Western governments and Sunni Arab countries say the Houthis get their arms from Iran. Tehran and the rebels deny that, although the Islamic Republic has provided political and humanitarian support to the Shiite group.

The U.S. has been providing logistical and intelligence support to the Saudi coalition launching airstrikes against the Houthis. That air campaign is now in its fourth week, and the U.S. has also begun refueling coalition aircraft involved in the conflict.

White House spokesman Josh Earnest would not comment specifically on any Navy movements in Yemeni waters, but said the U.S. has concerns about Iran's "continued support for the Houthis.

"We have seen evidence that the Iranians are supplying weapons and other armed support to the Houthis in Yemen. That support will only contribute to greater violence in that country. These are exactly the kind of destabilizing activities that we have in mind when we raise concerns about Iran's destabilizing activities in the Middle East."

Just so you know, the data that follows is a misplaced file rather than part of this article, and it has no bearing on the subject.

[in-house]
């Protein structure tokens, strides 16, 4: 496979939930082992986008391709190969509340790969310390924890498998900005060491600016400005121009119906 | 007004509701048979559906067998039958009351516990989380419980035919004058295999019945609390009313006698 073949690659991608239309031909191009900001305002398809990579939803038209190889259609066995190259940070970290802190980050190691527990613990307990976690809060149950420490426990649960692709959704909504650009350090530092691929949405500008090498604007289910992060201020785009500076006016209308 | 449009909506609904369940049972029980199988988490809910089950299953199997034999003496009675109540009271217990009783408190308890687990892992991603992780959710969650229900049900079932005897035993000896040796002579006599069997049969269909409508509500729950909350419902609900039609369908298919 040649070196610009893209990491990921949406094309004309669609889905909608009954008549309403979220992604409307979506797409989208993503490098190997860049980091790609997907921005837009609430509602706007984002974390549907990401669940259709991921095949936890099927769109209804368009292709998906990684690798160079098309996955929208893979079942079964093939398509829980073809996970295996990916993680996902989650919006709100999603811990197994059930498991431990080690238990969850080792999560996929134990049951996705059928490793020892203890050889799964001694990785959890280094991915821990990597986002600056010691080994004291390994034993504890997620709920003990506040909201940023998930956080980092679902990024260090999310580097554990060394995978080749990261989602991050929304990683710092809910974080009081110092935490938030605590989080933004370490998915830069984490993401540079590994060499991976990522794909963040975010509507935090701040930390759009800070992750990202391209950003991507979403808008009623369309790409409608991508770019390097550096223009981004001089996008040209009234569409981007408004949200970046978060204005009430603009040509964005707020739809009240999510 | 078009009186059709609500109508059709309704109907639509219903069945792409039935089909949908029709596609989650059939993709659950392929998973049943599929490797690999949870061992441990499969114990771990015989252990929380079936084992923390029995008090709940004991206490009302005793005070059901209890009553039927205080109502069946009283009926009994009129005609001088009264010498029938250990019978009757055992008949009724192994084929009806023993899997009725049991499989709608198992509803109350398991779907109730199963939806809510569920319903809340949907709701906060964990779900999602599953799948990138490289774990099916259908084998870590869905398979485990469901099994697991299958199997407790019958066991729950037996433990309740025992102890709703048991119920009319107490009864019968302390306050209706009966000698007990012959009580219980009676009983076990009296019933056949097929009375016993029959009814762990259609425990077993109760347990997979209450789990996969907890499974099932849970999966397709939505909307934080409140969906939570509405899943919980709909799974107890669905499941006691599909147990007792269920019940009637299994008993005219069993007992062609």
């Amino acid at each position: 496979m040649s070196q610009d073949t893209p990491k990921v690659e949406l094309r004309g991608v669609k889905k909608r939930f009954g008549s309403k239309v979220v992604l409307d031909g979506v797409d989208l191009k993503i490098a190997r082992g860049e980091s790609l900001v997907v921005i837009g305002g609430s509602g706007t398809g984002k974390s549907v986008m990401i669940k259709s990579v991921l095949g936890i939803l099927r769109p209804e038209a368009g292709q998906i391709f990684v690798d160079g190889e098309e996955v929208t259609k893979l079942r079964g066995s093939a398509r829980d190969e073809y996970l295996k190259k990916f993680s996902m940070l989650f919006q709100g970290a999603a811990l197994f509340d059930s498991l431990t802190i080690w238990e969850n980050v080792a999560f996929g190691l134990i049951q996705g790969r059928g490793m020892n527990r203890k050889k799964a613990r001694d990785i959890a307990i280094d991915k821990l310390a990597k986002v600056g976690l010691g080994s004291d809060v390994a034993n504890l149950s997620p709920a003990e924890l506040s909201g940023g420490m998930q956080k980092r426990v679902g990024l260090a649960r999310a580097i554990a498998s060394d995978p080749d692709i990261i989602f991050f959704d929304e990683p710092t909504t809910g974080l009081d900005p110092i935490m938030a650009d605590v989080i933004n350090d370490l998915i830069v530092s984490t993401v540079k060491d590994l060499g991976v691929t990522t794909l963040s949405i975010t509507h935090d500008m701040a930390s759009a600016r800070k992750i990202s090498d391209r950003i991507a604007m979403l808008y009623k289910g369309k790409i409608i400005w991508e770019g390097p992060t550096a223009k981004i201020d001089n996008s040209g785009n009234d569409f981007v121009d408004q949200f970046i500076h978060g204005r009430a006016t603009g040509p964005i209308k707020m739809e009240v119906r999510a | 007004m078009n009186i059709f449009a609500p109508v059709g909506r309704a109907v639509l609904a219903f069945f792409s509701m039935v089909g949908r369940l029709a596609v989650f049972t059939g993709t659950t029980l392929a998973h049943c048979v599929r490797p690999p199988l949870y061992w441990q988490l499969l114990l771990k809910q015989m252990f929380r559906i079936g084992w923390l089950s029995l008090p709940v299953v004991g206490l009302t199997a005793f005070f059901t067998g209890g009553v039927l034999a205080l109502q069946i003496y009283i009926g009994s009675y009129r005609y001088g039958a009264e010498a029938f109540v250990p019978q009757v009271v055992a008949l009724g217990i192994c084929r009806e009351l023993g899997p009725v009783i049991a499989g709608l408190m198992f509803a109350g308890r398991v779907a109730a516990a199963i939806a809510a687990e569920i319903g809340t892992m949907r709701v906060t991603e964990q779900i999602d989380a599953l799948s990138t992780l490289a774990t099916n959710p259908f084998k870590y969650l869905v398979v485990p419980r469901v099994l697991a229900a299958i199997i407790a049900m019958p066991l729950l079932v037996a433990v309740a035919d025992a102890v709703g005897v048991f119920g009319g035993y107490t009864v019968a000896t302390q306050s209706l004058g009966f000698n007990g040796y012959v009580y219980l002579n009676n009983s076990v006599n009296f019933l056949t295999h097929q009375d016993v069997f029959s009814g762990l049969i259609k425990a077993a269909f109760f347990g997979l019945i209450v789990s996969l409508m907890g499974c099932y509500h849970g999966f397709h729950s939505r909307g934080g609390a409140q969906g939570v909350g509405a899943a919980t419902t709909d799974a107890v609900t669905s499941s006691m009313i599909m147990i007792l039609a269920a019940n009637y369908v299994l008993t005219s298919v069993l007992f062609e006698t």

Ideally, the carrier and other U.S. ships would stand by while the Saudis do the actual boarding and inspection of the Iranian ships.  But what if Iran refuses to allow inspections?  In that case, it's nice to have an aircraft carrier backing you up if you're the Saudis. 

We are closer to a shooting war breaking out now between Saudi Arabia and Iran than we've been in previous weeks.  Let's hope that cooler heads prevail in Tehran and a stare-down on the high seas can be avoided.